Why it matters: If you owned a first-generation iPhone, you might remember that there was no App Store at the time. However, there were a plethora of web applications that functioned much like native programs. You could even add shortcuts to the home screen that made them seem even more like they were working natively.

The Australian Competition & Consumer Commission's (ACCC) antitrust probe against Apple's and Google's distribution platforms has provoked an intriguing defense from the Cupertino tech giant. Initially, it requested that the case be dismissed because developers agree to settle any legal disputes in Califonia—a move likely to be denied since the agreement has no bearing on the ACCC's actions.

In a more recent filing, Apple suggests that it cannot have a dominant position for app distribution as the Australian watchdog suggests because developers are free to make web apps. It contends that it has no restrictions against developers distributing apps via the internet using "rich" HTML5 websites.

"Even if a user only owns iOS-based devices, distribution is far from limited to the Apple App Store because developers have multiple alternative channels to reach that user," reads the filing. "The whole web is available to them, and iOS devices have unrestricted and uncontrolled access to it."

It says developers are free to distribute their software over the internet for free or for a price without going through the App Store. They can also conduct in-app purchases without paying the 30-percent commission. It listed some examples of app stores and applications that it feels are in "direct competition," including Steam, Epic Games Store, PUBG, AppStream, Chrome Web Store, Setapp, Microsoft Store, Google Play, and Amazon's app store. Many of these have policies similar to the App Store, so Cupertino feels that the ACCC is unfairly singling it out.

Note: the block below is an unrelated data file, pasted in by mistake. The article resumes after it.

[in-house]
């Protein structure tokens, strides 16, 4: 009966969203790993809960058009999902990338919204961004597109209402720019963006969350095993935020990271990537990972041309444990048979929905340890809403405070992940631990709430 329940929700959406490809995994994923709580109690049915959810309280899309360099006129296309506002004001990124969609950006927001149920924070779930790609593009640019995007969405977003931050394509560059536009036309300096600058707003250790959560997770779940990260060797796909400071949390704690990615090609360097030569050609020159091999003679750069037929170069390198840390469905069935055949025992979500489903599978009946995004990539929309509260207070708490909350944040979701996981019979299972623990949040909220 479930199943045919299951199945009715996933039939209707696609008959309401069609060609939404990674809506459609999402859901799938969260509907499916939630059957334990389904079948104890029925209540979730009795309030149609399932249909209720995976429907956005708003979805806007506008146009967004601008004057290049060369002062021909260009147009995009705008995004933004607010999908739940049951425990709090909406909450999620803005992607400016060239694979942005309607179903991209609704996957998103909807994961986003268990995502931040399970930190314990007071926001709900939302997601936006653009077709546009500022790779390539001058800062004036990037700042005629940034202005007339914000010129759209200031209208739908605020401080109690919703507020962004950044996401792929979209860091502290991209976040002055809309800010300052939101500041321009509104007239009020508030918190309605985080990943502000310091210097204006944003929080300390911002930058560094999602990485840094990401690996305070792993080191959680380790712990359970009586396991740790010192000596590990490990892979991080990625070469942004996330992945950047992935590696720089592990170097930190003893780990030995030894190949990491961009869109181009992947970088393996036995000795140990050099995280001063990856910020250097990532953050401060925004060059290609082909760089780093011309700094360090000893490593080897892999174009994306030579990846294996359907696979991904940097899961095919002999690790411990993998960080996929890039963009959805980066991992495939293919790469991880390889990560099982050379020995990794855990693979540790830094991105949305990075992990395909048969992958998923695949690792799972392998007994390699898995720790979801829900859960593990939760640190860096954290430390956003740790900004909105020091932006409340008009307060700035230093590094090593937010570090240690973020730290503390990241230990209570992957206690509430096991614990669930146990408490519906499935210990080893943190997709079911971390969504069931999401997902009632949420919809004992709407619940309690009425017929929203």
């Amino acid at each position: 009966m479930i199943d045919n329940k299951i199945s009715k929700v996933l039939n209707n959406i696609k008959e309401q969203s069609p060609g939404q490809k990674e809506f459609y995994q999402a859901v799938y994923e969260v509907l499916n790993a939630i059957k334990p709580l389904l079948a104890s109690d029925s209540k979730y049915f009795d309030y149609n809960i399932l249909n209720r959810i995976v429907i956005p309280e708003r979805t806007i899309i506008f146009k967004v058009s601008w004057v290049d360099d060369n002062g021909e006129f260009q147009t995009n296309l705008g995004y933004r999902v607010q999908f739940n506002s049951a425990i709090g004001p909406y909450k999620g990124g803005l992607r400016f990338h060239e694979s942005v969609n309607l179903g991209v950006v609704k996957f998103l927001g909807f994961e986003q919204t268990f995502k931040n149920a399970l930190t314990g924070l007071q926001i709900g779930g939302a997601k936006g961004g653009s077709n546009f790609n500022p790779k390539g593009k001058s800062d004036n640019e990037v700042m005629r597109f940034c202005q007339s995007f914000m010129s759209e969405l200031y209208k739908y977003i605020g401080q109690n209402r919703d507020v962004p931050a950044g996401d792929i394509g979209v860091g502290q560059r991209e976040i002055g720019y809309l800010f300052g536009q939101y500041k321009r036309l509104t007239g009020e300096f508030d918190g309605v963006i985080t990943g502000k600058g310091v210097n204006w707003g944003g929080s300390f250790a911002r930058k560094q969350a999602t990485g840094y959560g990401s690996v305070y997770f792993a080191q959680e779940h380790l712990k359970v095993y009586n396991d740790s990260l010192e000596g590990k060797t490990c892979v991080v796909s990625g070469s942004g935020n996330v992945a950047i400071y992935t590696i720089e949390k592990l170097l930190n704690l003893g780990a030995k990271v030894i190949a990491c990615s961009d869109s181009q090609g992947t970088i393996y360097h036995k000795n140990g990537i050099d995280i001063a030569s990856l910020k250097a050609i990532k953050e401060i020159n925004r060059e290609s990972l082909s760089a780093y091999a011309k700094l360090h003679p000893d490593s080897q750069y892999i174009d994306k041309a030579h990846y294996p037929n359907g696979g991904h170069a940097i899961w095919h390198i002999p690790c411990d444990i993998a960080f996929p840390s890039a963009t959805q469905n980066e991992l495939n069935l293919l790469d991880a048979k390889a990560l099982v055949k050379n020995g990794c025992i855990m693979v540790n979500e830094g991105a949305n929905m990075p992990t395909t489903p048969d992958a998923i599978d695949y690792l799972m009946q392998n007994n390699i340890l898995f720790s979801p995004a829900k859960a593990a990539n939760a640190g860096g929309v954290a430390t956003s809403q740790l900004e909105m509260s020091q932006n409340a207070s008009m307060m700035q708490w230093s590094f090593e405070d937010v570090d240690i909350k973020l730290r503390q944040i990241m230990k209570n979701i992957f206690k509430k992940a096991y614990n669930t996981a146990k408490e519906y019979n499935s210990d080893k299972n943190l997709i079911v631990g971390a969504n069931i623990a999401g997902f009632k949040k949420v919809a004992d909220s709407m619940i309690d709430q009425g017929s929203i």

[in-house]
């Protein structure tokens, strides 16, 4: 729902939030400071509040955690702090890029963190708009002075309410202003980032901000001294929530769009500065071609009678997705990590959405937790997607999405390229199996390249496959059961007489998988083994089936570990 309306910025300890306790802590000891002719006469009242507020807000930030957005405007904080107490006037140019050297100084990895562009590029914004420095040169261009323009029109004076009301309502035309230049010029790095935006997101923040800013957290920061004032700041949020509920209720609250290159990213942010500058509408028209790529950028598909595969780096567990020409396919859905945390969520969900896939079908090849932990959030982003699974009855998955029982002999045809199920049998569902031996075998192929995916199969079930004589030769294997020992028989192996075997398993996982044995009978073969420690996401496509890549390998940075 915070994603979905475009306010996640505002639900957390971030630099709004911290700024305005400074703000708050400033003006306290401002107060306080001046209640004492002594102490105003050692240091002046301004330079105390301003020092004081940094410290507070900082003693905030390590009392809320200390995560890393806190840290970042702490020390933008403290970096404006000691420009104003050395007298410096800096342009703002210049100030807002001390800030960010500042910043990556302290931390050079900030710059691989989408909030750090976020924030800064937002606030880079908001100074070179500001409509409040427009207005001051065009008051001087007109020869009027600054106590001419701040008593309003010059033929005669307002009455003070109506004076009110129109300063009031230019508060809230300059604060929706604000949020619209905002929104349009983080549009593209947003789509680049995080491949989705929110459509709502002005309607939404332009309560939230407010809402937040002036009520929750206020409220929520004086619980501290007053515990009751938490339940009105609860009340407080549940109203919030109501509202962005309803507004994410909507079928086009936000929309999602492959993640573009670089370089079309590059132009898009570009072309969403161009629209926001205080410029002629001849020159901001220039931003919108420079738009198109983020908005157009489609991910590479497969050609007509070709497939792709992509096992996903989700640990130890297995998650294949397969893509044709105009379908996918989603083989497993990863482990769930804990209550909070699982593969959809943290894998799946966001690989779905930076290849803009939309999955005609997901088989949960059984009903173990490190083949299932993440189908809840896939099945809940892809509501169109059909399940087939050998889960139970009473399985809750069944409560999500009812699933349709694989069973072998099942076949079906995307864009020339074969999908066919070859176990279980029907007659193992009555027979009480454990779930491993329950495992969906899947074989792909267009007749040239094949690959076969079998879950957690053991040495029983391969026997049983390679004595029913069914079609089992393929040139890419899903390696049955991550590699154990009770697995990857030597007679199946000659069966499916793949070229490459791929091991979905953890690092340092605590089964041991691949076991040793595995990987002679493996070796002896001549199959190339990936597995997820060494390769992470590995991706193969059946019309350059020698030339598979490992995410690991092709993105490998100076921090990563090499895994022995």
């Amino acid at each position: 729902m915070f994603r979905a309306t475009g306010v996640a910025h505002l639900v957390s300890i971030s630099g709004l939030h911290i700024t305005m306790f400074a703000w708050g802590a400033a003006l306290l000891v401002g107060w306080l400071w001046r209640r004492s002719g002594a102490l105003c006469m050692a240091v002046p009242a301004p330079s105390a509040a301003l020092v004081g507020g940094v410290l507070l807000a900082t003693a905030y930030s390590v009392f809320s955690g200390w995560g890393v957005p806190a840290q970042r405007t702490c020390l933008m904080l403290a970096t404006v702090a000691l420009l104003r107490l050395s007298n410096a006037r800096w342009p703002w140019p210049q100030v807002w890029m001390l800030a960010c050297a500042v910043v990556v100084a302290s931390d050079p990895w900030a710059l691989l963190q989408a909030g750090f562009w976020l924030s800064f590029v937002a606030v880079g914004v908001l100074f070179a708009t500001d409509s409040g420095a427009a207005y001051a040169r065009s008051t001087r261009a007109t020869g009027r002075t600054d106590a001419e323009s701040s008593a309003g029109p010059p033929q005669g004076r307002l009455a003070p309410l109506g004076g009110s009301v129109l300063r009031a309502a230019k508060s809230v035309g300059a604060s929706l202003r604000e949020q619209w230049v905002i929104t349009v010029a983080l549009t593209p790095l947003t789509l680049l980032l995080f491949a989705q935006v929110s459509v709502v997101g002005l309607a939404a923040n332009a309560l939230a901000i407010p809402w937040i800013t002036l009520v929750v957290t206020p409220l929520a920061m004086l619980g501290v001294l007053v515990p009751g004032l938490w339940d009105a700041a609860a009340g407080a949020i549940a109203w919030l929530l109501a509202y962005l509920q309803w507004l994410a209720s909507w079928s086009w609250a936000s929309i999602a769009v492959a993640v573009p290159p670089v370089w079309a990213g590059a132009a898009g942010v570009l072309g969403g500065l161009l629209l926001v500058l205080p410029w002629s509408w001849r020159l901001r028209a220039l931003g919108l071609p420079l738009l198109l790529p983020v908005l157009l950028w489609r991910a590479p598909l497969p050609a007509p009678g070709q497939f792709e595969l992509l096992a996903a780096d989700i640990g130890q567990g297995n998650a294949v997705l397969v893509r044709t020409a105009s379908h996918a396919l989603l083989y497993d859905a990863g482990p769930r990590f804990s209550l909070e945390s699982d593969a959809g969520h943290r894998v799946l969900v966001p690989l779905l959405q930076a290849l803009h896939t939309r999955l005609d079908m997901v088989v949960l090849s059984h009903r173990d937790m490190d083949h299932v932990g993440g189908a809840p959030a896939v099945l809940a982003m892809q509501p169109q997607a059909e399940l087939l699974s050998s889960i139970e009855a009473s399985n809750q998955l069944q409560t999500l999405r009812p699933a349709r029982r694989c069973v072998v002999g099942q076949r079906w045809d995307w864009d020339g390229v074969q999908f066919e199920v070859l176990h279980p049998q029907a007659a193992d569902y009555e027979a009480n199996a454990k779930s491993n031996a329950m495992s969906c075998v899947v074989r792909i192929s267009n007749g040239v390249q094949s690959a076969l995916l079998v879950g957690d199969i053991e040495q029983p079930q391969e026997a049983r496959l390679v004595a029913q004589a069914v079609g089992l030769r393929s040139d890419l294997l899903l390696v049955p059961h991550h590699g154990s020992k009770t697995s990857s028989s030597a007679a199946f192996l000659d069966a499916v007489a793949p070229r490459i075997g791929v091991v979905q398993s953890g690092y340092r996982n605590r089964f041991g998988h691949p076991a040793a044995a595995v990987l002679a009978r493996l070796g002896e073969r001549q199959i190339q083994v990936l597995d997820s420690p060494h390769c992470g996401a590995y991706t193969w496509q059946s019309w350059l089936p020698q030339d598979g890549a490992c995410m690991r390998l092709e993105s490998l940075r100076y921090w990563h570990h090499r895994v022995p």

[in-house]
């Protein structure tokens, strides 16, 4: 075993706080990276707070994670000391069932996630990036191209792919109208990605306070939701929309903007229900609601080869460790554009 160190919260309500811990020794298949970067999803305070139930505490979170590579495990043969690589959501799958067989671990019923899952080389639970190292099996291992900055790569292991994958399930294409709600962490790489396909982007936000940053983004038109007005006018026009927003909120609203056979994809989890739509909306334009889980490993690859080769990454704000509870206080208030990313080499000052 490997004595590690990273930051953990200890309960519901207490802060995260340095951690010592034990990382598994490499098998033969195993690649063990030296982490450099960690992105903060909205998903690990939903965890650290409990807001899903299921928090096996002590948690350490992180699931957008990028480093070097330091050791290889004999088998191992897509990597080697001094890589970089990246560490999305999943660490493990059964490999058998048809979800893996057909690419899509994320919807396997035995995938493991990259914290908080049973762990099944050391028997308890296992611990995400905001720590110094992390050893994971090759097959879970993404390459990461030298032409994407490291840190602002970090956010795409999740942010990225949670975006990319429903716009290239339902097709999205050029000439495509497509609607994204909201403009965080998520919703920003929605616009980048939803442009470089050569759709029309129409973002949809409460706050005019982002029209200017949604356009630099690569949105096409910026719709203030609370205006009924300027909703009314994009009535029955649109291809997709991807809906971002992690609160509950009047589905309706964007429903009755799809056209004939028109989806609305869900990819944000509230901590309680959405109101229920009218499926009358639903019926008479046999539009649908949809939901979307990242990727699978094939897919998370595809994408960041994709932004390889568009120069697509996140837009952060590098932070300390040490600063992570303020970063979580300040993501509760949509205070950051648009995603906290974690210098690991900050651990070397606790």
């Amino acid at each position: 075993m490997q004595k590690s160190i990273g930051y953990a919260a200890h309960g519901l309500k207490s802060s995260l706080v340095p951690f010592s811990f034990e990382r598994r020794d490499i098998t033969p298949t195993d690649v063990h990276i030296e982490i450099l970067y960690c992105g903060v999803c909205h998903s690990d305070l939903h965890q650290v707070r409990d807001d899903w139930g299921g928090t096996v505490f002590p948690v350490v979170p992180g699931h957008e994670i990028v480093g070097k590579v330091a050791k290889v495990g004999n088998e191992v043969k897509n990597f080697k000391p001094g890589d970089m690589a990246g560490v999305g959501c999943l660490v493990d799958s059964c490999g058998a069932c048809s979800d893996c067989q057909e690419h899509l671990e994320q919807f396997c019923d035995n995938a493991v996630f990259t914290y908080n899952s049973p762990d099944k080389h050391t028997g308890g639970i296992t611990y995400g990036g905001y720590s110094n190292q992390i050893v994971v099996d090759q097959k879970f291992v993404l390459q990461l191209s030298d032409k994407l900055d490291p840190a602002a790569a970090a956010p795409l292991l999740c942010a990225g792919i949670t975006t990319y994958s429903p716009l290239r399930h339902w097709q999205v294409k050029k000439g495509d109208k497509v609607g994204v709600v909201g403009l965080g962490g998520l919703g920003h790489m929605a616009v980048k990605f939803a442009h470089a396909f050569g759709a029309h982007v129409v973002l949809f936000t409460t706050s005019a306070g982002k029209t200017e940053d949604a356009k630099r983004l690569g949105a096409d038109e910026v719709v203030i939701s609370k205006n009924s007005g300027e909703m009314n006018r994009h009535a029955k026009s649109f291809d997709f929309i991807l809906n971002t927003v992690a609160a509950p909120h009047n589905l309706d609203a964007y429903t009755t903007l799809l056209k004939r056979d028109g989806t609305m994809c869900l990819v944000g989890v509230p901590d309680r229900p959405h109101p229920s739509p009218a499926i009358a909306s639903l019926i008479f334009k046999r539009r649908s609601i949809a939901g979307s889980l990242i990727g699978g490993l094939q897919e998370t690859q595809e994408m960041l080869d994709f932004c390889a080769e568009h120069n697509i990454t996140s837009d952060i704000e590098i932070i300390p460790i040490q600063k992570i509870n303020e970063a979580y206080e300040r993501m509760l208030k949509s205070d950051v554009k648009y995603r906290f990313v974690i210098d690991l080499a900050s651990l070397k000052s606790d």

While reverting to a nearly 15-year-old app distribution model seems regressive, HTML5 has improved over the last decade mading it possible to create web apps with all the functionality of native applications. Earlier this year, Microsoft revealed plans to switch out its desktop Outlook apps for web apps. Google has long provided functional alternatives to productivity software delivered via the internet. Even game streaming services like Stadia and GeForce Now are turning to web-based clients to bypass App Store restrictions.

It will be interesting to see how regulators in Australia and elsewhere view this defense. It will also be interesting to see if Apple isn't shooting itself in the foot. The App Store raked in $64 billion last year. If developers take its defense as advice and begin ditching the App Store en masse, Apple will likely take action to save its distribution platform—a move that may land it right back under the microscope.

Image credit: Ymgerman